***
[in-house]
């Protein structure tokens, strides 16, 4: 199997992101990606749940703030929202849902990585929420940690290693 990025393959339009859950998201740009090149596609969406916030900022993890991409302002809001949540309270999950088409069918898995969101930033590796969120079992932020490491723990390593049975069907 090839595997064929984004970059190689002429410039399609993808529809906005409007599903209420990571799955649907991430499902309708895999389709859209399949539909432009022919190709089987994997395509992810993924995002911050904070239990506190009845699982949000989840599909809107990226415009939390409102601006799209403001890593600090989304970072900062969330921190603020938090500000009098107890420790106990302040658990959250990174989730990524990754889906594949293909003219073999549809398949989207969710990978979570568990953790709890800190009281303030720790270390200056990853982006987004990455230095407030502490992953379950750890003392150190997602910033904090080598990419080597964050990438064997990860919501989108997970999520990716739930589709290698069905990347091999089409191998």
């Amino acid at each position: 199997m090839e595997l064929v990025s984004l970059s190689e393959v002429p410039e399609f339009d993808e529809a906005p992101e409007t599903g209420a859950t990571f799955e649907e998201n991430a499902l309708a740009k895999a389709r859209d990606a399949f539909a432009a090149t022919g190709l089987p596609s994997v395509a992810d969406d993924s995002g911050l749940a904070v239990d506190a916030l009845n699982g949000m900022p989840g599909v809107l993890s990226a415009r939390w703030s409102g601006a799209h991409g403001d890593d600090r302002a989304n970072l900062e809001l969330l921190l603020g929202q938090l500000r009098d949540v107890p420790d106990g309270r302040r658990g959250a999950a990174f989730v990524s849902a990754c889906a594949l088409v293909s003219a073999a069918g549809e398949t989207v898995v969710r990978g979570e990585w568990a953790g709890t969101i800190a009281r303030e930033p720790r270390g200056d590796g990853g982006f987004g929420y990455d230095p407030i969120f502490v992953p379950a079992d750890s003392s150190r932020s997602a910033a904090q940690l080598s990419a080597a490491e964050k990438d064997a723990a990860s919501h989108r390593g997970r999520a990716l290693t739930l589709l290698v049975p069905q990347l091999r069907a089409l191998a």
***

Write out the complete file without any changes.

[in-house]
């Protein structure tokens, strides 16, 4: 199997992101990606749940703030929202849902990585929420940690290693 990025393959339009859950998201740009090149596609969406916030900022993890991409302002809001949540309270999950088409069918898995969101930033590796969120079992932020490491723990390593049975069907 090839595997064929984004970059190689002429410039399609993808529809906005409007599903209420990571799955649907991430499902309708895999389709859209399949539909432009022919190709089987994997395509992810993924995002911050904070239990506190009845699982949000989840599909809107990226415009939390409102601006799209403001890593600090989304970072900062969330921190603020938090500000009098107890420790106990302040658990959250990174989730990524990754889906594949293909003219073999549809398949989207969710990978979570568990953790709890800190009281303030720790270390200056990853982006987004990455230095407030502490992953379950750890003392150190997602910033904090080598990419080597964050990438064997990860919501989108997970999520990716739930589709290698069905990347091999089409191998």
């Amino acid at each position: 199997m090839e595997l064929v990025s984004l970059s190689e393959v002429p410039e399609f339009d993808e529809a906005p992101e409007t599903g209420a859950t990571f799955e649907e998201n991430a499902l309708a740009k895999a389709r859209d990606a399949f539909a432009a090149t022919g190709l089987p596609s994997v395509a992810d969406d993924s995002g911050l749940a904070v239990d506190a916030l009845n699982g949000m900022p989840g599909v809107l993890s990226a415009r939390w703030s409102g601006a799209h991409g403001d890593d600090r302002a989304n970072l900062e809001l969330l921190l603020g929202q938090l500000r009098d949540v107890p420790d106990g309270r302040r658990g959250a999950a990174f989730v990524s849902a990754c889906a594949l088409v293909s003219a073999a069918g549809e398949t989207v898995v969710r990978g979570e990585w568990a953790g709890t969101i800190a009281r303030e930033p720790r270390g200056d590796g990853g982006f987004g929420y990455d230095p407030i969120f502490v992953p379950a079992d750890s003392s150190r932020s997602a910033a904090q940690l080598s990419a080597a490491e964050k990438d064997a723990a990860s919501h989108r390593g997970r999520a990716l290693t739930l589709l290698v049975p069905q990347l091999r069907a089409l191998a």